Sustainability was a major concern for Magic Bus from Day One. We knew that the country is replete with innovations, the true test is not in the generation of the innovation, but in the replicability of it. Deliberately, we defined our model in terms of its adaptability across contexts. In a crucial strategic choice, we decided to use local, community-based volunteers to deliver programme on the ground, who use our training to not just deliver the work but also build on their own skills and achieve their life goals. I would say this was a crucial choice that enabled us to go from being a small island of success to a demonstrable model of development, one that has traction with policymakers and Governments.
Please share the journey of one project implemented by your organisation, with focus on its impact at the grassroots.
Our flagship work, in Mumbai, is one that is a fairly emblematic of the Magic Bus journey. Our Founder, Matthew Spacie, started work as a weekend volunteer activity with just 30 street boys he was coaching to play rugby. Over years, he noticed that his coaching was leading to some fairly revolutionary changes in the lives of the children he was coaching – they were getting interested in formal education, adopting healthy behaviours and imbibing crucial life skills such as how to work better in teams. Over the next few years, Matthew and his team of volunteers expanded his work to cover a few hundred more children. More importantly, the team worked on using classical learning theories to build the coaching sessions into what we now call the Magic Bus Sport for Development curriculum. Off the playing field, the team started working intensively with the local communities, building consensus on children's issues and rights, and advocating for a more child-friendly family and community.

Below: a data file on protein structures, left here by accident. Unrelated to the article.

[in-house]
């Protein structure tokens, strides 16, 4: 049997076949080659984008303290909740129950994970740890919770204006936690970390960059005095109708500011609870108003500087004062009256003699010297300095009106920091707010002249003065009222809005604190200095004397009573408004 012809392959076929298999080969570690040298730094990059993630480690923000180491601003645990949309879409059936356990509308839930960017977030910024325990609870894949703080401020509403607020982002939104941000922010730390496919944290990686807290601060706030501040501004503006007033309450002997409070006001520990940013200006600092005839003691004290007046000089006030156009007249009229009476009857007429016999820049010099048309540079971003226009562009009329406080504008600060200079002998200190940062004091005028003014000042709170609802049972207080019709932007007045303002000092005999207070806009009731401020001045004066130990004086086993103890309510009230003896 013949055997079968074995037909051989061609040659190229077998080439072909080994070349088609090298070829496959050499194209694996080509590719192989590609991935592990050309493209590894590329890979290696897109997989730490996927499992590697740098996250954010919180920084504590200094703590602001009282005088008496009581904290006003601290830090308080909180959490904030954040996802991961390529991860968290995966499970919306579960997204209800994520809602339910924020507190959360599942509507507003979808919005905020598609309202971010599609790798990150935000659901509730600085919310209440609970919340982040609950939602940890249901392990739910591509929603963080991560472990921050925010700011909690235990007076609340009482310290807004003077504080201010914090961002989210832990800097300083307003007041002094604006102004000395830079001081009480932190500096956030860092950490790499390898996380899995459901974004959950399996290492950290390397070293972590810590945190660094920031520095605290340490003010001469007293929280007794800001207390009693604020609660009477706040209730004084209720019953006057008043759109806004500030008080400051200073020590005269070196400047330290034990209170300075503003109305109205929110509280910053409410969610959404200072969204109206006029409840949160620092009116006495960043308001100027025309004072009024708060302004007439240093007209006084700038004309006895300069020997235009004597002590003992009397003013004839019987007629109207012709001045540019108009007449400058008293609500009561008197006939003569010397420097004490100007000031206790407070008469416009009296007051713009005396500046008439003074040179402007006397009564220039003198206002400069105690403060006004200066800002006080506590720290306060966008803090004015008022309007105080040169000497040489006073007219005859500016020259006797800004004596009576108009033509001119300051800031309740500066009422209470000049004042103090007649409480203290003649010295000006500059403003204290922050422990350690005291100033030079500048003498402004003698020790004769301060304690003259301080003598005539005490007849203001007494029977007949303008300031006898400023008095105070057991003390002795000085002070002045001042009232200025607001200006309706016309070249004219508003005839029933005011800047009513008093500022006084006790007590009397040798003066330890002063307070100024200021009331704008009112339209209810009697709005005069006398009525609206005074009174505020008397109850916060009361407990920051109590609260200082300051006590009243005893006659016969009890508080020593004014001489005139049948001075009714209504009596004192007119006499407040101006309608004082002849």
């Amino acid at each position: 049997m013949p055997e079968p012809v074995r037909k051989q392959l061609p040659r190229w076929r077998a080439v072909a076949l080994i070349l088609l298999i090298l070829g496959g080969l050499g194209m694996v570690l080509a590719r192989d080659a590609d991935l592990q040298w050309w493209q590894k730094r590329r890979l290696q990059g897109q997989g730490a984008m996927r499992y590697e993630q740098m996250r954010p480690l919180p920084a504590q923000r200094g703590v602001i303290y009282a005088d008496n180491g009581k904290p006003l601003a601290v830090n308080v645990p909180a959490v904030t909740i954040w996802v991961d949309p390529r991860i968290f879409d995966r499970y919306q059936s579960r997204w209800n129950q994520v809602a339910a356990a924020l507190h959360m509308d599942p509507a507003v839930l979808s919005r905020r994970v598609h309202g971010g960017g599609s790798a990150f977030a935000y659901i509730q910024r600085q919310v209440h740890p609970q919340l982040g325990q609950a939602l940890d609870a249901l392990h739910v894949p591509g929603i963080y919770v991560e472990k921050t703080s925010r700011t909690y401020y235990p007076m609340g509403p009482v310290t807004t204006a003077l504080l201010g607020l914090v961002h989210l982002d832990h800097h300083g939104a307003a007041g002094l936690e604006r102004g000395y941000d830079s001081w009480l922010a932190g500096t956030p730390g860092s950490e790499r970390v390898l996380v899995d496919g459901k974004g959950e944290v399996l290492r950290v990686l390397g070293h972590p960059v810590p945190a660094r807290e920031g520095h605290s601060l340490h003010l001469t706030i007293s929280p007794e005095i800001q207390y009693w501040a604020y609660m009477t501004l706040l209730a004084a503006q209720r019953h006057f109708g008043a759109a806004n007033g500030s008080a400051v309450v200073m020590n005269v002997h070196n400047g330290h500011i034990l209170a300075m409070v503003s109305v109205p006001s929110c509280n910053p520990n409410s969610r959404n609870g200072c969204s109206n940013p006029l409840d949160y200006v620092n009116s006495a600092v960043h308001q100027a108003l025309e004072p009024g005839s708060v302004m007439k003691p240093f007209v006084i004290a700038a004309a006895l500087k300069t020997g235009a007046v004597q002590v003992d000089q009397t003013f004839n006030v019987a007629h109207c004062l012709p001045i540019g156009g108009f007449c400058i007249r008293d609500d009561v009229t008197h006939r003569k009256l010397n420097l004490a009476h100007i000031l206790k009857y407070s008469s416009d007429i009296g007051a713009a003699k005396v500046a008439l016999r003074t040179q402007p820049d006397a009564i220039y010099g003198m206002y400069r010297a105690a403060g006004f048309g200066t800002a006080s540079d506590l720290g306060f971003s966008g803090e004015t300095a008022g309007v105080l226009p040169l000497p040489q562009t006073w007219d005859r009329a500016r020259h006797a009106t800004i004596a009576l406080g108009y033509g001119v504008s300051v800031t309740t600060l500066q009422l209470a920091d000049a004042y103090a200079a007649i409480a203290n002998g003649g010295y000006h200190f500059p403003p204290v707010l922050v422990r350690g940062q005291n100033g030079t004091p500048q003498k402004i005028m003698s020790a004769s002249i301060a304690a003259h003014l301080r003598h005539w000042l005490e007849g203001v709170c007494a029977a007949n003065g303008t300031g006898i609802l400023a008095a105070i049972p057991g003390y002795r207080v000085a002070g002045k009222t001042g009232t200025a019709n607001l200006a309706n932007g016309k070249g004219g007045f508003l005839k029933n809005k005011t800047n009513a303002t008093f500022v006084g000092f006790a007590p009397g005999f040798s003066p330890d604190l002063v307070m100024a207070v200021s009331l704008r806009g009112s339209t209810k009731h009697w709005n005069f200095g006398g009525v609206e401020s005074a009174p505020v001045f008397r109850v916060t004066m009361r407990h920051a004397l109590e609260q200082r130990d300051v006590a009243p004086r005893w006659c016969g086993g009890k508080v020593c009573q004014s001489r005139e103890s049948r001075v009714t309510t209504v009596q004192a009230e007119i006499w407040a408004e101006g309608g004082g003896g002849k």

By 2007, we were ready to test the waters in new geographies to see whether this — the Magic Bus model — was scalable. The Mumbai project remained our fist and most important learning ground, a learning that is today being replicated across 2000 communities from 12 States of India.
One insightful thought, experience or learning that you will like to share with your counterparts as well as other individuals in the causes domain.
Collective wisdom points at the right way to end poverty. We know we need empowerment in the areas of education, health and gender rights; we need equal access to markets; and lastly, we need robust social and political systems. We also know that no one entity (Corporations, the GOvernment,can act in isolation to or NGOs) can solve mega issues like this that are impacting India. But across sectors, we are tuned to not collaborate. Consider NGOs alone: each operates in a limited geography and/or scope of work, a territory defended vehemently. It has become a highly fragmented effort, where many of the actors are doing great work, but without consolidating services are limiting large scale impact. I think the lesson learnt from 24 years of working in India — both in the Government and Non-Governmental sectors — is that collaboration, Without collaboration, or a shared value system, a common purpose, we as a country will continue to remain fragmented and ineffective.